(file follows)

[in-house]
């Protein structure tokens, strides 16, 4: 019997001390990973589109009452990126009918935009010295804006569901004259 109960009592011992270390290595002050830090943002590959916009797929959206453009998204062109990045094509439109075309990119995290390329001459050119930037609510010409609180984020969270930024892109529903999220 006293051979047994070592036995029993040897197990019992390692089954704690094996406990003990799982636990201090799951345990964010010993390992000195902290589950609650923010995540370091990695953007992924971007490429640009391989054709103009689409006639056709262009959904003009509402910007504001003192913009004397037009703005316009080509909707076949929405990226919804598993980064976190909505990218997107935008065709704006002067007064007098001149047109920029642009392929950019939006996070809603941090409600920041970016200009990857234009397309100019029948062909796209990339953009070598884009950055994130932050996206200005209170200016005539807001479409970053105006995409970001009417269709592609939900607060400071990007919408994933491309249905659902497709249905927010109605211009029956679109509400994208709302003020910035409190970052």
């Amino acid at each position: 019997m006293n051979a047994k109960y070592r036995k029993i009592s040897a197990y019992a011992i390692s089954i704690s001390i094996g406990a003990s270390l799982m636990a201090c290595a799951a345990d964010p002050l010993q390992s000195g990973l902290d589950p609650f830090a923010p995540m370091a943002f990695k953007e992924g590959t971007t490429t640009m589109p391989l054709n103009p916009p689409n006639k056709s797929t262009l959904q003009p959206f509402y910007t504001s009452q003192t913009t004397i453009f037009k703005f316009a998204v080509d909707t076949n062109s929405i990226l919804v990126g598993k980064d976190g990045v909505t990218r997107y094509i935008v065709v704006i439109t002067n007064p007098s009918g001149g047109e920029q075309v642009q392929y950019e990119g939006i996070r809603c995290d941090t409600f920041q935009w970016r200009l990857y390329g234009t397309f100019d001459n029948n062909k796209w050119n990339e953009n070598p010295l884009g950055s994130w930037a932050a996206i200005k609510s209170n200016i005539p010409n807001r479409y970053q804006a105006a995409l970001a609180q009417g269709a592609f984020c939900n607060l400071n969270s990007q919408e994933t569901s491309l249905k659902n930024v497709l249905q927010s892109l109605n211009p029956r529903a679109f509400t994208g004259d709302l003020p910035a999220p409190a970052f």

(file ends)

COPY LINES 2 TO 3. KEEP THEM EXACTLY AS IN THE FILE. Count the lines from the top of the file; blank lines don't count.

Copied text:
């Protein structure tokens, strides 16, 4: 019997001390990973589109009452990126009918935009010295804006569901004259 109960009592011992270390290595002050830090943002590959916009797929959206453009998204062109990045094509439109075309990119995290390329001459050119930037609510010409609180984020969270930024892109529903999220 006293051979047994070592036995029993040897197990019992390692089954704690094996406990003990799982636990201090799951345990964010010993390992000195902290589950609650923010995540370091990695953007992924971007490429640009391989054709103009689409006639056709262009959904003009509402910007504001003192913009004397037009703005316009080509909707076949929405990226919804598993980064976190909505990218997107935008065709704006002067007064007098001149047109920029642009392929950019939006996070809603941090409600920041970016200009990857234009397309100019029948062909796209990339953009070598884009950055994130932050996206200005209170200016005539807001479409970053105006995409970001009417269709592609939900607060400071990007919408994933491309249905659902497709249905927010109605211009029956679109509400994208709302003020910035409190970052």
């Amino acid at each position: 019997m006293n051979a047994k109960y070592r036995k029993i009592s040897a197990y019992a011992i390692s089954i704690s001390i094996g406990a003990s270390l799982m636990a201090c290595a799951a345990d964010p002050l010993q390992s000195g990973l902290d589950p609650f830090a923010p995540m370091a943002f990695k953007e992924g590959t971007t490429t640009m589109p391989l054709n103009p916009p689409n006639k056709s797929t262009l959904q003009p959206f509402y910007t504001s009452q003192t913009t004397i453009f037009k703005f316009a998204v080509d909707t076949n062109s929405i990226l919804v990126g598993k980064d976190g990045v909505t990218r997107y094509i935008v065709v704006i439109t002067n007064p007098s009918g001149g047109e920029q075309v642009q392929y950019e990119g939006i996070r809603c995290d941090t409600f920041q935009w970016r200009l990857y390329g234009t397309f100019d001459n029948n062909k796209w050119n990339e953009n070598p010295l884009g950055s994130w930037a932050a996206i200005k609510s209170n200016i005539p010409n807001r479409y970053q804006a105006a995409l970001a609180q009417g269709a592609f984020c939900n607060l400071n969270s990007q919408e994933t569901s491309l249905k659902n930024v497709l249905q927010s892109l109605n211009p029956r529903a679109f509400t994208g004259d709302l003020p910035a999220p409190a970052f």